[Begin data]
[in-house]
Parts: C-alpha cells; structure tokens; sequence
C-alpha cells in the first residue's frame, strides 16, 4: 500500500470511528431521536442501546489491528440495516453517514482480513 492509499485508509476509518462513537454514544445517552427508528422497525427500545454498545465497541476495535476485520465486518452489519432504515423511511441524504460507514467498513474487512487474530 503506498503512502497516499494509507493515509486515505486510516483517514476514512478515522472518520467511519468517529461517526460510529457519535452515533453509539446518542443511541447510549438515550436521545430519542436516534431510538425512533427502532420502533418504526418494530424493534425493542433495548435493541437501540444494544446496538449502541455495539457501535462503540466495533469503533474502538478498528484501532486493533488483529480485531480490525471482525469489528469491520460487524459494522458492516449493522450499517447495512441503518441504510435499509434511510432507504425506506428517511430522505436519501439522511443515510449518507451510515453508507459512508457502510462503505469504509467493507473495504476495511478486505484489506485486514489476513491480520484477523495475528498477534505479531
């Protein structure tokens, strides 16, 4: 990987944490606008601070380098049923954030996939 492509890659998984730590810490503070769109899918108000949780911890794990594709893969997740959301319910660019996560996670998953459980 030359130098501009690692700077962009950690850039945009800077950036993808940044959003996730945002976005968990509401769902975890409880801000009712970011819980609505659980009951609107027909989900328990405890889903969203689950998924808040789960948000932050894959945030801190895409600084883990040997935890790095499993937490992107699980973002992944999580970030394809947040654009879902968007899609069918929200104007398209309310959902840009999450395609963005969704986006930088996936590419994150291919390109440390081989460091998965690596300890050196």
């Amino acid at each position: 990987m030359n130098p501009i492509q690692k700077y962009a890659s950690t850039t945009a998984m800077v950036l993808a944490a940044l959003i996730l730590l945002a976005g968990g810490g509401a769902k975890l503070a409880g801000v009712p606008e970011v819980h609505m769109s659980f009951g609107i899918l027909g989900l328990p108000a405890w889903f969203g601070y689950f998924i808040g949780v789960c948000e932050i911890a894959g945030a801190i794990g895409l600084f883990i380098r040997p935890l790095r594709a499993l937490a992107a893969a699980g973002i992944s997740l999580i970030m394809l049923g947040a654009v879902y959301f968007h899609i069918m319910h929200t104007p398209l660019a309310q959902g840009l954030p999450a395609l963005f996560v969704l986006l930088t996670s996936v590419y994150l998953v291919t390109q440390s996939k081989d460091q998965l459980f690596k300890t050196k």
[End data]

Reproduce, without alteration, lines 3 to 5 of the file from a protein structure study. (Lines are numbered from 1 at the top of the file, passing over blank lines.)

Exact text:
C-alpha cells in the first residue's frame, strides 16, 4: 500500500470511528431521536442501546489491528440495516453517514482480513 492509499485508509476509518462513537454514544445517552427508528422497525427500545454498545465497541476495535476485520465486518452489519432504515423511511441524504460507514467498513474487512487474530 503506498503512502497516499494509507493515509486515505486510516483517514476514512478515522472518520467511519468517529461517526460510529457519535452515533453509539446518542443511541447510549438515550436521545430519542436516534431510538425512533427502532420502533418504526418494530424493534425493542433495548435493541437501540444494544446496538449502541455495539457501535462503540466495533469503533474502538478498528484501532486493533488483529480485531480490525471482525469489528469491520460487524459494522458492516449493522450499517447495512441503518441504510435499509434511510432507504425506506428517511430522505436519501439522511443515510449518507451510515453508507459512508457502510462503505469504509467493507473495504476495511478486505484489506485486514489476513491480520484477523495475528498477534505479531
């Protein structure tokens, strides 16, 4: 990987944490606008601070380098049923954030996939 492509890659998984730590810490503070769109899918108000949780911890794990594709893969997740959301319910660019996560996670998953459980 030359130098501009690692700077962009950690850039945009800077950036993808940044959003996730945002976005968990509401769902975890409880801000009712970011819980609505659980009951609107027909989900328990405890889903969203689950998924808040789960948000932050894959945030801190895409600084883990040997935890790095499993937490992107699980973002992944999580970030394809947040654009879902968007899609069918929200104007398209309310959902840009999450395609963005969704986006930088996936590419994150291919390109440390081989460091998965690596300890050196």
């Amino acid at each position: 990987m030359n130098p501009i492509q690692k700077y962009a890659s950690t850039t945009a998984m800077v950036l993808a944490a940044l959003i996730l730590l945002a976005g968990g810490g509401a769902k975890l503070a409880g801000v009712p606008e970011v819980h609505m769109s659980f009951g609107i899918l027909g989900l328990p108000a405890w889903f969203g601070y689950f998924i808040g949780v789960c948000e932050i911890a894959g945030a801190i794990g895409l600084f883990i380098r040997p935890l790095r594709a499993l937490a992107a893969a699980g973002i992944s997740l999580i970030m394809l049923g947040a654009v879902y959301f968007h899609i069918m319910h929200t104007p398209l660019a309310q959902g840009l954030p999450a395609l963005f996560v969704l986006l930088t996670s996936v590419y994150l998953v291919t390109q440390s996939k081989d460091q998965l459980f690596k300890t050196k």